My prior post appeared on both the WUWT and Icecap websites, which was wonderful, and filled me with gratitude towards Joseph D’Aleo and Anthony Watts,

It has been my fate to write my entire life because I wanted to, and without any support.  No can accuse me of being “in it for the money,” because I haven’t made any. I am not beholden to any editor, in the way Norman Rockwell was beholden to the Saturday Evening Post, and this makes me very free.  However it also makes the pleasure of being “published ” especially sweet.

However I couldn’t sit back and enjoy the sweetness.  In fact the sweetness was a bit of a distraction, during a blustery day with a nasty chill in the air.  We had to go backwards to spending time dressing the kids in winter clothes, at the Childcare on our farm, as I also had to bury all my tender seedlings in hay, to shelter them from a looming, very-late frost.

Weather has a way of interrupting poets and poetry.

I itched to slump at my computer, and see what people had to say about my prior post, but the complete failure of Global Warming to warm New Hampshire kept me busy with stuff I’d not need to do, if it was warm.

By the time I could study the comments at WUWT (Icecap has no comments,) the initial flurry of comments was over, and I’d lost my chance to enter the fray and perhaps influence and direct the discussion. However I did post the following comment, at the end of a long day:

“OK. 9:30 and I can finally unwind and see what sort of uproar I have caused. I can’t stay up too late, however, because I’ve got to be up early to fight frost on the morning of May 14. (Global Warming….HA!)

First, a few have commented they don’t give a flying whoop if the cranes live or die. That is perfectly fine with me. I’m not one of the bird-lovers who wants to tax others to save my personal preferences. The fact of the matter is that it was relatively few people who brought the whooping crane back from a low point of between 21-24 birds. (Accounts vary.)

These people made a huge effort, and spent a great deal of time they were not paid for. It was a thing called “volunteering,” and, “a labor of love.” Some modern types might not understand such effort, because they see life in terms of looting, and know the guy who runs the United Way charity makes (or made) a quarter million a year, (which doesn’t seem all that charitable. In fact it seems like getting fat off the poor.) However that is not the way true charity works. You’re not suppose to say, “What’s in it for me?” You’re not suppose to go to college and get a PHD in generosity, and become filthy rich being generous.

Think of someone like Mother Theresa, spending half her time in the reek of the filthy slums of Calcutta, and half her time groveling for money so she could help the poor. She saw plenty of hell, and witnessed every reason there is to curse the wealthy, but she was too busy with her labor of love to waste time hating.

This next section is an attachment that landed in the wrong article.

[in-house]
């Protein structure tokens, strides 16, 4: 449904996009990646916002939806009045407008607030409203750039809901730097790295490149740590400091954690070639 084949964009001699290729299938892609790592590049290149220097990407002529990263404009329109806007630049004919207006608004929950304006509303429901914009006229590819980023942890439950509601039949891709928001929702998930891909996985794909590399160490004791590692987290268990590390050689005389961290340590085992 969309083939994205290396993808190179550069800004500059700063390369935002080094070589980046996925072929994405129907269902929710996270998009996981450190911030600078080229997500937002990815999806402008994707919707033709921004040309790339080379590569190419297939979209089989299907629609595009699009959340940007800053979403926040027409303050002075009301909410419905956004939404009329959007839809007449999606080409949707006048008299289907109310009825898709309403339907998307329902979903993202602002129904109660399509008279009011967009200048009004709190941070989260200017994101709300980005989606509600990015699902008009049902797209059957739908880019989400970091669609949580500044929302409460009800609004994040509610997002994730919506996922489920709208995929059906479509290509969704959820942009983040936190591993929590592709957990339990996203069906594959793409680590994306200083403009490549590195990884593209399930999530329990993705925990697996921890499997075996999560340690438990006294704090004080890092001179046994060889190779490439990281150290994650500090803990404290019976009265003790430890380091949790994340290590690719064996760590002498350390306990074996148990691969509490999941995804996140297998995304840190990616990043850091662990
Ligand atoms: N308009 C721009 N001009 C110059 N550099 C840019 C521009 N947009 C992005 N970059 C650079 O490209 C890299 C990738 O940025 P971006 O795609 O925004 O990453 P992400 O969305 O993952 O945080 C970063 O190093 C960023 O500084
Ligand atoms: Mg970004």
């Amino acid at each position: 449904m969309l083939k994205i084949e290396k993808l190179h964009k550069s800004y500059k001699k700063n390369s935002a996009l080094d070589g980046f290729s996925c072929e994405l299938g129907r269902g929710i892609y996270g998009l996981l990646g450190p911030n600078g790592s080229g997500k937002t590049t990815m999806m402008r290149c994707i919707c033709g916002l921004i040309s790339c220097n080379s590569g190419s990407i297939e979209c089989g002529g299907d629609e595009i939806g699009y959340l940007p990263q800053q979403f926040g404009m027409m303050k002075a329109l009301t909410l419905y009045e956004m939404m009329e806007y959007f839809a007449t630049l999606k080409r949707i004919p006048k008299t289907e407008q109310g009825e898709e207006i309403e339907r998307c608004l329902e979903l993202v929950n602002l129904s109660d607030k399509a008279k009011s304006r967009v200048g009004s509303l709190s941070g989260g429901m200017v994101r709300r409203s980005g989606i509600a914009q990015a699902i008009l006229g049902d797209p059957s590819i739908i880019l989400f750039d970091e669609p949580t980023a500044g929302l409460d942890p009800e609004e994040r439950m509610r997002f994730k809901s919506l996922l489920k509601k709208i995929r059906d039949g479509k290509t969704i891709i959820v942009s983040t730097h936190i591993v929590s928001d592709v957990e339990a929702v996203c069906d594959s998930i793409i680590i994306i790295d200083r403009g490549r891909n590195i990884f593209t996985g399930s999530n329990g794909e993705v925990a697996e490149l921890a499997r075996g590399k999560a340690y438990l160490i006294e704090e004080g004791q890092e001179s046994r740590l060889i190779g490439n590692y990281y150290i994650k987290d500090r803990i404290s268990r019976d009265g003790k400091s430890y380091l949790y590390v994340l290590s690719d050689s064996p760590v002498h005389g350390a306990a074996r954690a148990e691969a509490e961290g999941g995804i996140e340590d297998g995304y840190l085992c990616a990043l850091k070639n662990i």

Some will say she cared about actual people, and not dumb birds. I have no idea if she was a bird-lover or not, so I’ll switch over to Saint Francis, who apparently did care for birds. However he was not one of these bird-lovers who detested humanity. His labor of love involved caring for both birds and humans.

This is just my long-winded way of saying some have it in their hearts to embark upon a labor of love. They don’t do it to gain notoriety, or to annoy others, or to become filthy rich. They do it simply because they care.

It was this sort of person who saved the whooping crane. They spent time in mosquito-filled, stinking swamps, and in the boring waiting rooms of congressmen, and groveling and wheedling in the offices of fat-cats, all because a majestic and beautiful bird was about to vanish from the face of the earth.

The whooping crane was once widespread on the gulf coast and up the Mississippi valley. True, it was never common, but the passenger pigeon was once so common it darkened the skies, yet was erased from earth. The whooping crane was a few score birds away from a similar fate, when a few bird lovers got to work.

Some of you don’t give a hoot about owls, or a whoop about cranes. Your labor of love lies elsewhere, and I wish you well with your endeavors. However those of us who do like the sight of a whooping crane or eagle in the sky are rather glad the old bird-lovers worked as hard as they did.

The thing of it is: They were not annoying and abrasive, which some young and modern environmentalists unfortunately tend to be. Doing what they did tended to make them poorer, not richer. (In terms their banker could understand, at least.) Lastly, they spent far more time working damn hard than they spent whining and griping.

Most importantly, those old-timers saved the whooping crane. How can modern environmentalists look themselves in the eye in a mirror, knowing their efforts may wipe the whooping cranes out?

Perhaps it will take the actual extinction of a species to snap people out of the trance they seem to be in. However maybe posts like this will wake people up more swiftly.

It is now 10:30 and I’ll have to wait until tomorrow to reply to some of the other comments my post, (which is actually more of a question,) has generated.

My question has not been answered to my satisfaction, so far. In fact all some of the “answers” do is generate a whole slew of follow-up questions. But that will have to wait until tomorrow.”

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